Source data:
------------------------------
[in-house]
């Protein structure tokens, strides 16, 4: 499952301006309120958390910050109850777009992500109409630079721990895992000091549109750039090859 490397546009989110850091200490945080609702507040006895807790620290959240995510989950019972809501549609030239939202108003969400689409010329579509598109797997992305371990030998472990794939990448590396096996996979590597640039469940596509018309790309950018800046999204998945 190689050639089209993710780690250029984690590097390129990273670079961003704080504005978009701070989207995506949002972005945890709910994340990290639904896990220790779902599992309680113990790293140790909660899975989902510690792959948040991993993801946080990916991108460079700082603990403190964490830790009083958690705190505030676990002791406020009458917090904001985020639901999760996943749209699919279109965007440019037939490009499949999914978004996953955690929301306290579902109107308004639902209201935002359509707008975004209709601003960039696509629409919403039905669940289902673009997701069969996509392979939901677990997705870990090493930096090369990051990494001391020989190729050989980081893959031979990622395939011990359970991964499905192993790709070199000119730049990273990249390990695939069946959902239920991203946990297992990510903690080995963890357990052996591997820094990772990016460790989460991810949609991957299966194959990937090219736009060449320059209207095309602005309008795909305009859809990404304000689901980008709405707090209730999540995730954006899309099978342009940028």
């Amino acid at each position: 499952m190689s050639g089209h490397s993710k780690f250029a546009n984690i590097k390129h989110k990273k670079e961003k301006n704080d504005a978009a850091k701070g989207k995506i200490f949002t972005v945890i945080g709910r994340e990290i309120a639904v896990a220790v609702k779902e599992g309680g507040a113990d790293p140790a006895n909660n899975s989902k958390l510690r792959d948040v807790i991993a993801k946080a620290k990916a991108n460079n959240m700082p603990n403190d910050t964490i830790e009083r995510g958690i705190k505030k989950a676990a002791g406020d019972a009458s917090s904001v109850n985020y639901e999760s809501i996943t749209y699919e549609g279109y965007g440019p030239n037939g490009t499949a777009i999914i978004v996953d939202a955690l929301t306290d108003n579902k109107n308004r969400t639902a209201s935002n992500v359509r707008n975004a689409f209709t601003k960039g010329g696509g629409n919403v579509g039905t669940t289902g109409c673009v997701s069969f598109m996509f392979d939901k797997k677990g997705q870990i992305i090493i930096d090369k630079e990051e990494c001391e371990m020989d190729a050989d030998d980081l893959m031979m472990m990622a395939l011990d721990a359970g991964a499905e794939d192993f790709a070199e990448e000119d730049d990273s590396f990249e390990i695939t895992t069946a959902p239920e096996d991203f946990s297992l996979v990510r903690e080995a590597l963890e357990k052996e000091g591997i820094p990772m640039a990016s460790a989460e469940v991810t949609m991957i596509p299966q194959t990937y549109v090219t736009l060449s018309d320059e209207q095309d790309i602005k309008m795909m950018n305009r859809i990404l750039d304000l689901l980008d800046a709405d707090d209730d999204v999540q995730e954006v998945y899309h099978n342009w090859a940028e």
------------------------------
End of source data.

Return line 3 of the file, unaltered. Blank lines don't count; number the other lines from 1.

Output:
């Amino acid at each position: 499952m190689s050639g089209h490397s993710k780690f250029a546009n984690i590097k390129h989110k990273k670079e961003k301006n704080d504005a978009a850091k701070g989207k995506i200490f949002t972005v945890i945080g709910r994340e990290i309120a639904v896990a220790v609702k779902e599992g309680g507040a113990d790293p140790a006895n909660n899975s989902k958390l510690r792959d948040v807790i991993a993801k946080a620290k990916a991108n460079n959240m700082p603990n403190d910050t964490i830790e009083r995510g958690i705190k505030k989950a676990a002791g406020d019972a009458s917090s904001v109850n985020y639901e999760s809501i996943t749209y699919e549609g279109y965007g440019p030239n037939g490009t499949a777009i999914i978004v996953d939202a955690l929301t306290d108003n579902k109107n308004r969400t639902a209201s935002n992500v359509r707008n975004a689409f209709t601003k960039g010329g696509g629409n919403v579509g039905t669940t289902g109409c673009v997701s069969f598109m996509f392979d939901k797997k677990g997705q870990i992305i090493i930096d090369k630079e990051e990494c001391e371990m020989d190729a050989d030998d980081l893959m031979m472990m990622a395939l011990d721990a359970g991964a499905e794939d192993f790709a070199e990448e000119d730049d990273s590396f990249e390990i695939t895992t069946a959902p239920e096996d991203f946990s297992l996979v990510r903690e080995a590597l963890e357990k052996e000091g591997i820094p990772m640039a990016s460790a989460e469940v991810t949609m991957i596509p299966q194959t990937y549109v090219t736009l060449s018309d320059e209207q095309d790309i602005k309008m795909m950018n305009r859809i990404l750039d304000l689901l980008d800046a709405d707090d209730d999204v999540q995730e954006v998945y899309h099978n342009w090859a940028e």